Much of what went wrong in all these cases is the result, in part, of the US accepting intelligence from so-called allies with conflicting interests. The US was of course also powerfully influenced by political and international pressures in each instance.
Those powerful influences are now in effect, and can't be called back. But the enduring, and I have to confess, endearing, American tendency to trust allies and credit them with being more than mere opportunists has got to be overcome.
Europe by and large, Russia, China, Israel, Saudi Arabia, Pakistan, India -- all have indicated support for a comprehensive assault on terrorist organizations and their state sponsors, in which the USA will do most of the heavy lifting and take most of the blame if it all goes horribly wrong. But all have their own particular interests in this game, which may or may not correspond to American interests, and, more importantly, to world interests, chief among which has got to be a reduction, not an escalation, of international and intra-national violence. If history is any guide, we can rate the possibility of the US being led into a military and political quagmire as quite high.
For that reason I believe the US response should be greatly narrowed, and kept as close to a law-enforcement operation as possible. The Bush administration should stop deluding itself, and us, by claiming to be able to eradicate terrorism.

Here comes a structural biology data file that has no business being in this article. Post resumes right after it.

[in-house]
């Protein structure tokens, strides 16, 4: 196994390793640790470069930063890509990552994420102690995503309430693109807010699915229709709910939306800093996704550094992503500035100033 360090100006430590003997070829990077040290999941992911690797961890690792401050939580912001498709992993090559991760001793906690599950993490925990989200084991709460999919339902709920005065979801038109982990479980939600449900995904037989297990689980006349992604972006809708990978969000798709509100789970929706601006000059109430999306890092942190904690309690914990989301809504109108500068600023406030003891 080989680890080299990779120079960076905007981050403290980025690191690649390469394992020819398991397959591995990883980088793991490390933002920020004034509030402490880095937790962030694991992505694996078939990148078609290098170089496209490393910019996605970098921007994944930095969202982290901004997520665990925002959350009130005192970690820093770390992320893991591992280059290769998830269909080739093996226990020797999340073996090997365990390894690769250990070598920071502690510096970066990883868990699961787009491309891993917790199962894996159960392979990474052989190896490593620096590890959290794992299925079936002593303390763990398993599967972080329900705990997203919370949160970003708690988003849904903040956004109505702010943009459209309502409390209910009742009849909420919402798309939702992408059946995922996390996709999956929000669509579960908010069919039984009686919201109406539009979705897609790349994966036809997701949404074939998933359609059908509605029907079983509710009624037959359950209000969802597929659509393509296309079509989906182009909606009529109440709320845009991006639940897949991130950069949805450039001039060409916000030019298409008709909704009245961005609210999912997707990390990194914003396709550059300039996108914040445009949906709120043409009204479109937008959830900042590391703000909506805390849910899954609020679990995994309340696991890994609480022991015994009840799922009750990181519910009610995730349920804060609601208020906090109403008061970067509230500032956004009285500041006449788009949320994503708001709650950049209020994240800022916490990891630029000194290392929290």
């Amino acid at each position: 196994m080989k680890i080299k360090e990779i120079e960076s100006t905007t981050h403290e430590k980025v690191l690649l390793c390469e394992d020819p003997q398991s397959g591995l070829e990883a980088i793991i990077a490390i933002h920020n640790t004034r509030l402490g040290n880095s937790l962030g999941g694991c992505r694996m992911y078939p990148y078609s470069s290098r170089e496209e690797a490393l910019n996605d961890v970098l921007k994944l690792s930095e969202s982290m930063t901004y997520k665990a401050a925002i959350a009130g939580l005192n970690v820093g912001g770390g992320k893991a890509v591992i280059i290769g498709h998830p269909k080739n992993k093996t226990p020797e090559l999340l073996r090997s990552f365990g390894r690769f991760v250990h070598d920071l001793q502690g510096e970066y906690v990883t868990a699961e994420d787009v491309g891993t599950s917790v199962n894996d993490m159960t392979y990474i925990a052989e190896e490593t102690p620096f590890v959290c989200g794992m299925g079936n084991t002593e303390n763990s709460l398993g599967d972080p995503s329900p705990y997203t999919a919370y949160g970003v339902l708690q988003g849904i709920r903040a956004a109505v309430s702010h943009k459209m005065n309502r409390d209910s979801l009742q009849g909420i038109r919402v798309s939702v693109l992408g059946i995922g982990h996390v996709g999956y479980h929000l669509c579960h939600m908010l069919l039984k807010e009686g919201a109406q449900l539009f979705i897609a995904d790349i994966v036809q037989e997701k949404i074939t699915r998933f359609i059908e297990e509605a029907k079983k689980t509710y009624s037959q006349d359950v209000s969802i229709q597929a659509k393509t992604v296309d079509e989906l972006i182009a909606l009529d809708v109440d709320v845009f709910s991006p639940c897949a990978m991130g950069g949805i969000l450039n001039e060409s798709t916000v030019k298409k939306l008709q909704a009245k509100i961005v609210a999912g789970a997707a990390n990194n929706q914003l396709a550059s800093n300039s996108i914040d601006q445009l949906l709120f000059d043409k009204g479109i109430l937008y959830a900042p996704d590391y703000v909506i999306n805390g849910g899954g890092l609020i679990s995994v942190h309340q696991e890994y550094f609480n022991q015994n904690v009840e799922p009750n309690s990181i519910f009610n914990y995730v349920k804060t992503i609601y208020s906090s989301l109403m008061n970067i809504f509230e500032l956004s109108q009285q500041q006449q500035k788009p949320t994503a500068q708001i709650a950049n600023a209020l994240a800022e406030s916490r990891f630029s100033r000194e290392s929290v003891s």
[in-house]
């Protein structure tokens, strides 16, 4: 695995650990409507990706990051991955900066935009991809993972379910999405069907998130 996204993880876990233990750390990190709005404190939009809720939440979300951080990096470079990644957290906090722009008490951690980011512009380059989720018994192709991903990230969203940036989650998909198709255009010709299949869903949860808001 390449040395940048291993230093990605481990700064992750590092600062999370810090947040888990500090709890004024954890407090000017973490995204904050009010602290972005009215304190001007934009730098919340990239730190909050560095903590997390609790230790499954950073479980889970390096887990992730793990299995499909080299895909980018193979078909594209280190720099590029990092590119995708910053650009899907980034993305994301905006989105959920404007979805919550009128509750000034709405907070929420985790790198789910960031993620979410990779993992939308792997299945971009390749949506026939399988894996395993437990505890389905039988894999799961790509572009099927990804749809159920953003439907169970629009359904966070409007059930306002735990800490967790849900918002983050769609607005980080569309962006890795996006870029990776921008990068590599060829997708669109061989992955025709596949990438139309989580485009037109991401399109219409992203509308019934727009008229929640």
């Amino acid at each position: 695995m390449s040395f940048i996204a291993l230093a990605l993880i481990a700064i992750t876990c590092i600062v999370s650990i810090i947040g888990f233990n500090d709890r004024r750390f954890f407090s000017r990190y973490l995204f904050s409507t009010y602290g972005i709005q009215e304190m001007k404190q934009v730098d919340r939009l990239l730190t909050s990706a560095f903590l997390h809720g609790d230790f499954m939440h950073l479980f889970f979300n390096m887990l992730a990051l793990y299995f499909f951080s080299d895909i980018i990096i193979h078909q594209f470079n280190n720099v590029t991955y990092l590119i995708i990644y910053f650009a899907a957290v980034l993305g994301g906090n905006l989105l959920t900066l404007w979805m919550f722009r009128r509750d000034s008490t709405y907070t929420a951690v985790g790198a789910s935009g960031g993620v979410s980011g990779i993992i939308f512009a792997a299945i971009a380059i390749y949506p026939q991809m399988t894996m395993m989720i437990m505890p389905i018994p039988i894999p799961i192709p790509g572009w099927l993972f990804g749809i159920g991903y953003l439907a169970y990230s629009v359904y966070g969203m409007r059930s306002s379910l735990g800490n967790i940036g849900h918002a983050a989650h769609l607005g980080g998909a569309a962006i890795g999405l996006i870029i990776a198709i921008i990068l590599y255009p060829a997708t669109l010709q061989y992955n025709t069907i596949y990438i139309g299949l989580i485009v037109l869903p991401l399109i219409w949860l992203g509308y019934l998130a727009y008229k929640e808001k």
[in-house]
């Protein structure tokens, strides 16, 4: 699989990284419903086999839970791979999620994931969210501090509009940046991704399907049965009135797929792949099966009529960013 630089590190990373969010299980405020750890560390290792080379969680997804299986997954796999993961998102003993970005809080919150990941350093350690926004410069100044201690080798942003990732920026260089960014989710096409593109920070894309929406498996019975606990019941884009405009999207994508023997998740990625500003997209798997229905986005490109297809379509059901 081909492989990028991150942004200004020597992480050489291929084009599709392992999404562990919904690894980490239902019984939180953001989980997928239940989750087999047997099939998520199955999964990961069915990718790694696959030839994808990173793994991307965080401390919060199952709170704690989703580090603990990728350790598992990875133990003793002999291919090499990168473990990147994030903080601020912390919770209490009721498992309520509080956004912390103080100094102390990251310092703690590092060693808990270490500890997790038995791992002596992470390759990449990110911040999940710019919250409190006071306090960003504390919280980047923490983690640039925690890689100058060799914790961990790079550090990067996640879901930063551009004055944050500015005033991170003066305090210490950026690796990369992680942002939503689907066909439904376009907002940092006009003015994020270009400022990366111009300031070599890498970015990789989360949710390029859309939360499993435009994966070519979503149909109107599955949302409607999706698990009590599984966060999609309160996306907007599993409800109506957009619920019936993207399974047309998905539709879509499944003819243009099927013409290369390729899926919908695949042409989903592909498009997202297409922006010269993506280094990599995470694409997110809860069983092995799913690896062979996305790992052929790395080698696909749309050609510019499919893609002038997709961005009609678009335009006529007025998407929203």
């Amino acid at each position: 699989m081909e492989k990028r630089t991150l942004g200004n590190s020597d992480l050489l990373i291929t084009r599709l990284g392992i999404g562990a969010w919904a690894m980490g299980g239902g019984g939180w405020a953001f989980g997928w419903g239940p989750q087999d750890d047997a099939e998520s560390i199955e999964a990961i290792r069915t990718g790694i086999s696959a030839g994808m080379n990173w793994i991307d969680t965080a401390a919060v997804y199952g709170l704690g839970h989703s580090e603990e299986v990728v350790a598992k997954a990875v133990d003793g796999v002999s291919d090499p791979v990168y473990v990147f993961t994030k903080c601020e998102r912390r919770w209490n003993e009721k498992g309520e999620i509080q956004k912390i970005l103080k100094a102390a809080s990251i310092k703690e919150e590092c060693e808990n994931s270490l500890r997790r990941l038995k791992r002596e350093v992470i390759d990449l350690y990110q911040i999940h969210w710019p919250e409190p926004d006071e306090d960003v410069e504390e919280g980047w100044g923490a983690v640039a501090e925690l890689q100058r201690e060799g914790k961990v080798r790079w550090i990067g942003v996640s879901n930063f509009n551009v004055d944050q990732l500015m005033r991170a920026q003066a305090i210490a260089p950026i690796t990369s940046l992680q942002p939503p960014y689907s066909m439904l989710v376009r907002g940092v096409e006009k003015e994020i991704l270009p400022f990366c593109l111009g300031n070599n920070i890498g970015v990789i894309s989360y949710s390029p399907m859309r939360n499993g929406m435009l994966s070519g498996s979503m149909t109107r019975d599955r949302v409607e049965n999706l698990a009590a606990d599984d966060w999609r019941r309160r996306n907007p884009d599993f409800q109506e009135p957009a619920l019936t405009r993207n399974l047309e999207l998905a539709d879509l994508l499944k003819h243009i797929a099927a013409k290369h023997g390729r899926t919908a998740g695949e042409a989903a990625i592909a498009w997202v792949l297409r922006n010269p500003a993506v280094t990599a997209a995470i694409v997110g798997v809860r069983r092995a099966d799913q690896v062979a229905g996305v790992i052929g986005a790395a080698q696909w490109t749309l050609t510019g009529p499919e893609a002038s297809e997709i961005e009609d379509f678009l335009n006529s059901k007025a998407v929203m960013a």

Instead, keep it simple. Get proof of who's guilty firsthand; set clear, realistic objectives and a clear exit strategy. This 'war on terrorism' concept now coming out of Washington smacks of endless meddling abroad and a permanent crippling of civil liberties. This is in no one's interest.
Riding on the powerful rhetoric of the slaughter of innocents, the Bush administration now talks comfortably about prosecuting war upon a faceless, hidden enemy dispersed throughout the world. Besides the obvious consequence of further alienating the USA from the international mainstream, I see in America's future a pork-lined securocratic rat hole from which we might never emerge.
Instead, let's do a thorough investigation, use diplomatic pressure wherever possible and military intervention only insofar as it's necessary, and bring those responsible to justice Nuremberg-style.
Otherwise, we play right into Osama bin Laden's hands. If we allow the Bush administration to persuade us that it actually can, as it says, 'rid the world of terrorism', we may ignite a catastrophic religious war which could leave vast swaths of the Middle East or southern Asia in conditions similar to those characterizing Afghanistan today.
To bin Laden, such an outcome would be a sweet victory. I for one would sooner disappoint him. ®